Research and Funding

NIA's Office of Special Populations teams with Jackson State University to Celebrate Men’s Health Month

July 31, 2014


Drs. Mendoza and Payton
Drs. Mendoza and Payton

Jackson, Mississippi -- Men’s Health month is celebrated nationally every June by many offerings of health screenings, health fairs and outreach activities. Under the direction of Dr. Marinelle Payton, Jackson State University (JSU) is in its sixth year of celebrating Men’s Health month by holding its annual “Men’s Health and Healthcare Conference." Dr. Payton directs the JSU Center for Excellence on Minority Health and Health Disparities and is the Principal Investigator for the JSU Institute for Epidemiology and Health Services Research. “The purpose of the annual Men’s Health and Healthcare conferences is to provide a forum to educate and empower men to take a proactive approach to improve the quality of their lives. The conferences are designed to address major issues and diseases facing men.”

This year Dr. Sheon H. Mendoza, internal medicine physican of St. Domincs Hospital in Jackson, served as the opening speaker. Dr. Mendoza provided meeting participants with strategies to best interact with men for protecting health. ““We all can play a role in identifying correctable men's health problems in our everyday lives if we learn what to look for. I used my time to teach people how to spot potential health problems in casual situations.”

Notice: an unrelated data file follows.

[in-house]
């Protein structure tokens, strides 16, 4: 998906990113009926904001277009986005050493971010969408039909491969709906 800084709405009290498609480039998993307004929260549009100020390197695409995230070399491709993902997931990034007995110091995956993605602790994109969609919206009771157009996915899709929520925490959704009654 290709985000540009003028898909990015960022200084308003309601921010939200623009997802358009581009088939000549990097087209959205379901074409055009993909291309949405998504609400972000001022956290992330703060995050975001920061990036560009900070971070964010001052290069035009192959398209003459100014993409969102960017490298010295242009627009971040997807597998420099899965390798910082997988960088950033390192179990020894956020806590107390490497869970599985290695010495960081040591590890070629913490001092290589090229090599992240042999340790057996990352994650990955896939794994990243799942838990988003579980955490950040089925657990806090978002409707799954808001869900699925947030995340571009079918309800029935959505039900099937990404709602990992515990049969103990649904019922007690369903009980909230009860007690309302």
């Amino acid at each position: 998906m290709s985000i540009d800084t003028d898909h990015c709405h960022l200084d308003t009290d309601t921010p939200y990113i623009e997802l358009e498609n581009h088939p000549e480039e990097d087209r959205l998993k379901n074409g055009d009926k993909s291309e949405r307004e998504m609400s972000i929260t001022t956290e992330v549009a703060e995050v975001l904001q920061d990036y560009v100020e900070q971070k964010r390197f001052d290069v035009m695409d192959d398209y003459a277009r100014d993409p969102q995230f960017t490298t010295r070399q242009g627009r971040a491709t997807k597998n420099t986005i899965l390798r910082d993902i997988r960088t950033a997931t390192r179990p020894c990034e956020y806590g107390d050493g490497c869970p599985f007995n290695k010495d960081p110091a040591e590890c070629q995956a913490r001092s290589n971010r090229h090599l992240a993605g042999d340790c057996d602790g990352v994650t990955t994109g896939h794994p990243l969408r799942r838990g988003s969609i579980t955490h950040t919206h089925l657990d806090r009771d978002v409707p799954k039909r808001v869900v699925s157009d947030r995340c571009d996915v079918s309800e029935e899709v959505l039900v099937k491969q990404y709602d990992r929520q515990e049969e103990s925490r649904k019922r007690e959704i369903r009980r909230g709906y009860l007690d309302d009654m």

Dr. Hill at a podium at Jackson State University
Dr. Hill speaking at the conference

NIA contributed to the success of this year’s conference. Dr. Carl V. Hill, Director of NIA’s Office of Special Populations served as keynote speaker for the luncheon meeting held at the Jackson Convention Complex. “It was great to visit Jackson State University and speak with community members, graduate students and faculty that have a real passion for improving the health of men in Mississippi. We hope to continue our collaboration with Jackson State by motivating faculty to apply for the Butler Williams Scholars Program and working specifically with Jackson State’s Center for Excellence in Minority Health and Health Disparities.”

Hill used his keynote address to point out men’s health behaviors as a nexus for health status and that for some marginalized men, these behaviors may be viewed as contextualized coping. He emphasized the importance of gainful employment and effective social networks for protecting men’s health and addressing related health disparities.

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